This dictionary aims to help users to find the most appropriate word to use on a wide range of occasions. It is designed in particular for students, those writing reports, letters and speeches, and crossword solvers, but is also useful as a general word reference. Special features include: an alphabetical A-Z listing; numbered senses for words with more than one meaning; British and American variants; and specially marked colloquial uses.
Every schoolchild in America knows that Benjamin Franklin flew a kite during a thunderstorm in the summer of 1752. Electricity from the clouds above traveled down the kite's twine and threw a spark from a key that Franklin had attached to the string. He thereby proved that lightning and electricity were one. What many of us do not realize is that Franklin used this breakthrough in his day's intensely competitive field of electrical science to embarrass his French and English rivals. His kite experiment was an international event and the Franklin that it presented to the world—a homespun, rural philosopher-scientist performing an immensely important and dangerous experiment with a child's toy—became the Franklin of myth. In fact, this sly presentation on Franklin's part so charmed the French that he became an irresistible celebrity when he traveled there during the American Revolution. The crowds and the journalists, and the ladies, cajoled the French powers into joining us in our fight against the British. What no one has successfully proven until now—and what few have suggested—is that Franklin never flew the kite at all. Benjamin Franklin was an enthusiastic hoaxer. And with the electric kite, he performed his greatest hoax. As Tucker shows, it was this trick that may have won the American Revolution.
Oliver Twist, The Pickwick Papers, Hard Times, A Tale of Two Cities, Great Expectations, Nicholas Nickleby, The Old Curiosity Shop, Barnaby Rudge, Martin Chuzzlewit, Dombey and Son, David Copperfield…
Author: Charles Dickens
Musaicum Books presents to you this carefully created volume of "The Complete Novels of Charles Dickens (Illustrated Edition)." This ebook has been designed and formatted to the highest digital standards and adjusted for readability on all devices. Table of Contents: Novels Oliver Twist The Pickwick Papers Nicholas Nickleby The Old Curiosity Shop Barnaby Rudge Martin Chuzzlewit Dombey and Son David Copperfield Bleak House Hard Times Little Dorrit A Tale of Two Cities Great Expectations Our Mutual Friend The Mystery of Edwin Drood A Christmas Carol The Chimes The Cricket on the Hearth The Battle of Life The Haunted Man Criticism Appreciations and Criticisms of the Works of Charles Dickens The Limitations of Dickens by Henry James The Puzzle of Dickens's Last Plot by Andrew Lang David Copperfield by Virginia Woolf Biographies Charles Dickens by G. K. Chesterton The Life of Charles Dickens by John Forster Dickens' London by M. F. Mansfield Charles Dickens (1812-1870) was an English writer and social critic. He created some of the world's best-known fictional characters and is regarded as the greatest novelist of the Victorian era. His works enjoyed unprecedented popularity during his lifetime, and by the twentieth century critics and scholars had recognized him as a literary genius. His novels and short stories enjoy lasting popularity.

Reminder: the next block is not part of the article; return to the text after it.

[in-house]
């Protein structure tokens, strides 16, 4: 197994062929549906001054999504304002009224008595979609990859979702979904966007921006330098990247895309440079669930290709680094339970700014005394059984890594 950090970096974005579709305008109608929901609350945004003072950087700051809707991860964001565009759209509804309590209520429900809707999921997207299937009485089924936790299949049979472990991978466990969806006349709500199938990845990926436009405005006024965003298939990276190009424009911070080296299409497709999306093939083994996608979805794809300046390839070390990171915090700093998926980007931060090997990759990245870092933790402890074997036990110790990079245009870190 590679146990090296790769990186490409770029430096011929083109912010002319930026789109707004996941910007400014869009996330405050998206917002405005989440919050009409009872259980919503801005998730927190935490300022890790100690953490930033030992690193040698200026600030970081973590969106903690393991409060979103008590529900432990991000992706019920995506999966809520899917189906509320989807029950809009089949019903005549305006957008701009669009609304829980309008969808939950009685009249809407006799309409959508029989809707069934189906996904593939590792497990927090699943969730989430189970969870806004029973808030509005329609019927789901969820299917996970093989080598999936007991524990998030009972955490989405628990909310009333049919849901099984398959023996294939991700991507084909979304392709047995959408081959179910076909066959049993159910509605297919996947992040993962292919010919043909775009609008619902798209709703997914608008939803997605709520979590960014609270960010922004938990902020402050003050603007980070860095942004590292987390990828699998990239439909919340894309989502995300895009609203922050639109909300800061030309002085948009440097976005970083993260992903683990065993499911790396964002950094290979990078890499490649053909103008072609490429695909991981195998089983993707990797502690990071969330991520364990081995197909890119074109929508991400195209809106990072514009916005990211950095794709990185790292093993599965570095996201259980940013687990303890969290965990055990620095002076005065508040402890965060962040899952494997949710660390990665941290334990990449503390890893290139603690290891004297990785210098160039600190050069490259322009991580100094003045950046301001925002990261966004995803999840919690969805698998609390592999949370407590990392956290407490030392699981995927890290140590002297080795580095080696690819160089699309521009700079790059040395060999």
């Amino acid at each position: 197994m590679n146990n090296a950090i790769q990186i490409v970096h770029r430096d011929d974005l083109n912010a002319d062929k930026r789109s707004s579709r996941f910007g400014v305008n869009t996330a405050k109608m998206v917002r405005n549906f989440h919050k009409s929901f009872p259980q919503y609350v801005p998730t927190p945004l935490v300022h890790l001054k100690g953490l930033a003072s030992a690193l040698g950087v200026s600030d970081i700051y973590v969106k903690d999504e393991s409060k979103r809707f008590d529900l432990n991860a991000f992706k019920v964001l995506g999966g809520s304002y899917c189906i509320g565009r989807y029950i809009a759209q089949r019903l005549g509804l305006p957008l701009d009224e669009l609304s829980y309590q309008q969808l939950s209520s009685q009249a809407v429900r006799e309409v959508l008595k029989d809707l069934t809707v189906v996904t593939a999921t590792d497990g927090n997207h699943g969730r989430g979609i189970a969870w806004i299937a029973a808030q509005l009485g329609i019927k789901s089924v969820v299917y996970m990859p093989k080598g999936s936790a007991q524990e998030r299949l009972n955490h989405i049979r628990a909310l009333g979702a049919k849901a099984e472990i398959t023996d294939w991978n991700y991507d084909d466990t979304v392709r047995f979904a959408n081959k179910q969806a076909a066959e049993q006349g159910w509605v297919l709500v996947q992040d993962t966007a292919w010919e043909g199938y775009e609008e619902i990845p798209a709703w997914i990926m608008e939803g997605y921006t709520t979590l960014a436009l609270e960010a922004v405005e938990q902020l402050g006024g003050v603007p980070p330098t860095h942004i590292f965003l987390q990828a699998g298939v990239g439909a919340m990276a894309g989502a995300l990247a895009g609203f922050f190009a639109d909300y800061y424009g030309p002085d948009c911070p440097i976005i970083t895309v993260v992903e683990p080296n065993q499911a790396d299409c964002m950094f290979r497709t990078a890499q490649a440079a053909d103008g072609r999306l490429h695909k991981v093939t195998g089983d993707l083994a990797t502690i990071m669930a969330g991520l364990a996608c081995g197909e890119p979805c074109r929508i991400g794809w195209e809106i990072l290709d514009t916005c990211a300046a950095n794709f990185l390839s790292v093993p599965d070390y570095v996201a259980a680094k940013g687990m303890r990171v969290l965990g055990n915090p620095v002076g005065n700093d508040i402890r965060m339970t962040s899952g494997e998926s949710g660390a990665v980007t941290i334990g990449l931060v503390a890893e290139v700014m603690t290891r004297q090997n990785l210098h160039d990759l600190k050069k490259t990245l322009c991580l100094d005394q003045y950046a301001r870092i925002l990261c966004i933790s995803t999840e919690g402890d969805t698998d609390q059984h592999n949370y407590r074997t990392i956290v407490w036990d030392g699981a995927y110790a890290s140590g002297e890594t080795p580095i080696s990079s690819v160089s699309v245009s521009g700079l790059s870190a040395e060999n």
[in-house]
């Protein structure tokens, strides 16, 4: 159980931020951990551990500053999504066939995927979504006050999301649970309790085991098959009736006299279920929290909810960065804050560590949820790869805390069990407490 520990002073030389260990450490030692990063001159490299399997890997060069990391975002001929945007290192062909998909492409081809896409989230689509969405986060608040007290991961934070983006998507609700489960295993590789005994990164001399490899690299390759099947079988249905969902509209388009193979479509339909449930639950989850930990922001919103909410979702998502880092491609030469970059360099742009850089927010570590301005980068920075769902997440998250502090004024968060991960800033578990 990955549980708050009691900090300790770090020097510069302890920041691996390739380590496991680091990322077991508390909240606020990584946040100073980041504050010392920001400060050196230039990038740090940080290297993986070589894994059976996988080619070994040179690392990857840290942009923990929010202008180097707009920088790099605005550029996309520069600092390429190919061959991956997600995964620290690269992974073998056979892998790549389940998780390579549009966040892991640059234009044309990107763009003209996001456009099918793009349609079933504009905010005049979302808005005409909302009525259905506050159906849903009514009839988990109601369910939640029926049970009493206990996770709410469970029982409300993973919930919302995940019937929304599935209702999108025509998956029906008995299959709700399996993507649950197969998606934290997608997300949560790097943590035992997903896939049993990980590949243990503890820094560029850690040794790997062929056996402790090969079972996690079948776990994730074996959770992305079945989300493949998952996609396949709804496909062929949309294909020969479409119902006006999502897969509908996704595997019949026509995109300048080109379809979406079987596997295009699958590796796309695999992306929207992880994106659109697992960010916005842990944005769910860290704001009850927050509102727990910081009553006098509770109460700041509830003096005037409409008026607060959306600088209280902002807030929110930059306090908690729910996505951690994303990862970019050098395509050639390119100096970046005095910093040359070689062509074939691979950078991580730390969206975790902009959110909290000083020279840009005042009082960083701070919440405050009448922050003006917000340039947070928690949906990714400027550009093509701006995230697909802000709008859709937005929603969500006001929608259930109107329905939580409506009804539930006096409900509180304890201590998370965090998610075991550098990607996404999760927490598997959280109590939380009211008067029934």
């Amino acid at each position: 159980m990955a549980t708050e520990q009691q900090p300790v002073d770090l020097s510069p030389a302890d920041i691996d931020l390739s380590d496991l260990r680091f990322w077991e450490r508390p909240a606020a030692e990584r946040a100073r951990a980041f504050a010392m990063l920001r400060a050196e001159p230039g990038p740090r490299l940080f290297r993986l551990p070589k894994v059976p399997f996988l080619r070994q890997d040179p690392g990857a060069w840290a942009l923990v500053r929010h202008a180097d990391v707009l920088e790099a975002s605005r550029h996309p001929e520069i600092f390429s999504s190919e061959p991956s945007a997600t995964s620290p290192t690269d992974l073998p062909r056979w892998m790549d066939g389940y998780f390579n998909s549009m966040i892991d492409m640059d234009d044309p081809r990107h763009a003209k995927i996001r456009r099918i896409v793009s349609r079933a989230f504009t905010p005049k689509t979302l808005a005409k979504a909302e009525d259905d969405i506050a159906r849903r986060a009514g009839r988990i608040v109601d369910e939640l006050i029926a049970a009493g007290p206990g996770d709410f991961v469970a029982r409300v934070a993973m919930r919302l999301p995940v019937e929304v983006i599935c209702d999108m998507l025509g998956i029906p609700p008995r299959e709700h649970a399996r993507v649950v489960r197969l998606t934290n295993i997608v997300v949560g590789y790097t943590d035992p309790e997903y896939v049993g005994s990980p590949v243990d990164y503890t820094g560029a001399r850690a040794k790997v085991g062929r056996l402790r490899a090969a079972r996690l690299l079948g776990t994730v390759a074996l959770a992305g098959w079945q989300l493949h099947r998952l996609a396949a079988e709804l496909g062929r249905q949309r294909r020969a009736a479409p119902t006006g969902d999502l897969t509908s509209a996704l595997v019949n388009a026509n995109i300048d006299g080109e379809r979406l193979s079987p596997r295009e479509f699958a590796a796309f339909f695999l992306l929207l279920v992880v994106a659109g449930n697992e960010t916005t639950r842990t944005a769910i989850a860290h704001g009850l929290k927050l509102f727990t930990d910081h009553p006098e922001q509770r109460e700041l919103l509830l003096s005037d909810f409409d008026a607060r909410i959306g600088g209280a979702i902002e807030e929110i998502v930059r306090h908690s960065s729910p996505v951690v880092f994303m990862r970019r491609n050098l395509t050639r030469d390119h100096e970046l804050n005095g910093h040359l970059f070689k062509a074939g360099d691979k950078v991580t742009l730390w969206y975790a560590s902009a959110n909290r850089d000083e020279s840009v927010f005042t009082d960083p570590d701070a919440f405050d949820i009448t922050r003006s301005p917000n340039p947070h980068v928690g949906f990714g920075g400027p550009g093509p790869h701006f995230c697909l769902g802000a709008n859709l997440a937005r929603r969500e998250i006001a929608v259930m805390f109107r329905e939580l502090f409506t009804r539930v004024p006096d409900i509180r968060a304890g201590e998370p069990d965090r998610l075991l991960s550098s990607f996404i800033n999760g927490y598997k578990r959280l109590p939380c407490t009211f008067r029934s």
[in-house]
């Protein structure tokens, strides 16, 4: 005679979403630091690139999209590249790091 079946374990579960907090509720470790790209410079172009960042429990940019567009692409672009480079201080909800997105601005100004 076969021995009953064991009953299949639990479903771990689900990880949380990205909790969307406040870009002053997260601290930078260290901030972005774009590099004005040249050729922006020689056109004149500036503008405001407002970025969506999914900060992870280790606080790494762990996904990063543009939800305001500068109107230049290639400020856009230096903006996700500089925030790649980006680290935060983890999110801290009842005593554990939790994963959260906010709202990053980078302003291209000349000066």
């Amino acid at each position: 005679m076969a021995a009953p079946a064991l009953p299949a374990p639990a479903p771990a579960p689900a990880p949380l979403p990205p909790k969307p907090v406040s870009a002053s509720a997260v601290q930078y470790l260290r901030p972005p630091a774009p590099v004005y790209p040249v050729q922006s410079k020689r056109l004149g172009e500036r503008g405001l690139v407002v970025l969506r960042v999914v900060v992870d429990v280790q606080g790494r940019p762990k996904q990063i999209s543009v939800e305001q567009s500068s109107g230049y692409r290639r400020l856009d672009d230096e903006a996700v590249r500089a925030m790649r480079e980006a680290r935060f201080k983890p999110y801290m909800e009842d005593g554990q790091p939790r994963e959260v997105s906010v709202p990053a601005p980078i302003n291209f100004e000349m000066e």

First published fifty years ago, A GLOSSARY OF LITERARY TERMS remains an essential text for all serious students of literature. Now fully updated to reflect the latest scholarship on recent and rapidly evolving critical theories, the ninth edition contains a complete glossary of essential literary terms presented as a series of engaging essays that explore the terms, place them in context, and suggest related entries and additional reading. This indispensable, authoritative, and highly affordable reference covers terms useful in discussing literature and literary history, theory, and criticism. Perfect as a core text for introductory literary theory or as a supplement to any literature course, this classic work is an invaluable reference that students can continue to use throughout their academic and professional careers. Important Notice: Media content referenced within the product description or the product text may not be available in the ebook version.
This is a substantially expanded and completely revised edition of a book originally published in 1988 as Maenads, Martyrs, Matrons, Monastics. The book is a collection of translations of primary texts relevant to women's religion in Western antiquity, from the fourth century BCE to the fifth century CE. The selections are taken from the plethora of ancient religions, including Judaism and Christianity, and are translated from the six major languages of the Greco-Roman world: Greek, Latin, Aramaic, Hebrew, Syriac, and Coptic. The texts are grouped thematically in six sections: Observances, Rituals, and Festivals; Researching Real Women: Documents to, from and by Women; Religious Office; New Religious Affiliation and Conversion; Holy, Pious, and Exemplary Women; and The Feminine Divine. Women's Religions in the Greco-Roman World provides a unique and invaluable resource for scholars of classical antiquity, early Christianity and Judaism, and women's religion more generally.
More than twelve thousand famous quotations are featured in a reference volume that includes items not only from literary and historical sources, but also from popular culture, sports, computers, science, politics, law, and the social sciences.